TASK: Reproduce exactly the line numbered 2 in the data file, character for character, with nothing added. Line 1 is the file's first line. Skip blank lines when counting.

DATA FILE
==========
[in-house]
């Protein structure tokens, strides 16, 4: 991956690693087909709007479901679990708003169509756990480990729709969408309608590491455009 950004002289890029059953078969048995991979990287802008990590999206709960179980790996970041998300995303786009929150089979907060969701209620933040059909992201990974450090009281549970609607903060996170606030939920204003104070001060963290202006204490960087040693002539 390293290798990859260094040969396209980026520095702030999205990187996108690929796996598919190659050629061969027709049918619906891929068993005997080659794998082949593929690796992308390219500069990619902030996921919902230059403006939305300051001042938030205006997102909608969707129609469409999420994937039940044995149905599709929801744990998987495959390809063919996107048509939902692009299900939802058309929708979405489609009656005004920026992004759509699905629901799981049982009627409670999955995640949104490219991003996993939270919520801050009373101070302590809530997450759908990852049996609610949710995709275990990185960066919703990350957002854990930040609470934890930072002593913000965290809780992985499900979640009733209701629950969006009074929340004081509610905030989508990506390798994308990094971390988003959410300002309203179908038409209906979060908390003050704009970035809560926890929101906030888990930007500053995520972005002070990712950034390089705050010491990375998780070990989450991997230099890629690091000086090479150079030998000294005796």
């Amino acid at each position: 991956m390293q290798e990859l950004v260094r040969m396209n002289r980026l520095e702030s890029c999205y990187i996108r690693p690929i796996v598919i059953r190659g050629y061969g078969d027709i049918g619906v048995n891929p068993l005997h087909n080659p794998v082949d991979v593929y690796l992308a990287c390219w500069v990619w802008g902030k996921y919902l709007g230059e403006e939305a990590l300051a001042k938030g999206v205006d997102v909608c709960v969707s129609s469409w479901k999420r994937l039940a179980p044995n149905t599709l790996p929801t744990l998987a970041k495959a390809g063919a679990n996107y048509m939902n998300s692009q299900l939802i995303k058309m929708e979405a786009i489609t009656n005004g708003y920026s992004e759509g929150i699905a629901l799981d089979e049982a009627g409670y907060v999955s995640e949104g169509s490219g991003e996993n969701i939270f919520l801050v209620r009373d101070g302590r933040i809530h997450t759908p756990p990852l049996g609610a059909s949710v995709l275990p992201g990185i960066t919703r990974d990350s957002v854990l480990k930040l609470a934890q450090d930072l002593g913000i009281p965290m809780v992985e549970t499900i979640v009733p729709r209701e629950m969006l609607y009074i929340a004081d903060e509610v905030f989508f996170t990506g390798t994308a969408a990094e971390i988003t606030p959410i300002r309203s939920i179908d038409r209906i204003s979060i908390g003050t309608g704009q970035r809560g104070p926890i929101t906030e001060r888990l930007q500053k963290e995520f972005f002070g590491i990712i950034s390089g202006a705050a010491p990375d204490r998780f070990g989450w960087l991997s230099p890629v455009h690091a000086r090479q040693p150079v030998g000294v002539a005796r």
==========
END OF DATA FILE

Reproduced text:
């Protein structure tokens, strides 16, 4: 991956690693087909709007479901679990708003169509756990480990729709969408309608590491455009 950004002289890029059953078969048995991979990287802008990590999206709960179980790996970041998300995303786009929150089979907060969701209620933040059909992201990974450090009281549970609607903060996170606030939920204003104070001060963290202006204490960087040693002539 390293290798990859260094040969396209980026520095702030999205990187996108690929796996598919190659050629061969027709049918619906891929068993005997080659794998082949593929690796992308390219500069990619902030996921919902230059403006939305300051001042938030205006997102909608969707129609469409999420994937039940044995149905599709929801744990998987495959390809063919996107048509939902692009299900939802058309929708979405489609009656005004920026992004759509699905629901799981049982009627409670999955995640949104490219991003996993939270919520801050009373101070302590809530997450759908990852049996609610949710995709275990990185960066919703990350957002854990930040609470934890930072002593913000965290809780992985499900979640009733209701629950969006009074929340004081509610905030989508990506390798994308990094971390988003959410300002309203179908038409209906979060908390003050704009970035809560926890929101906030888990930007500053995520972005002070990712950034390089705050010491990375998780070990989450991997230099890629690091000086090479150079030998000294005796």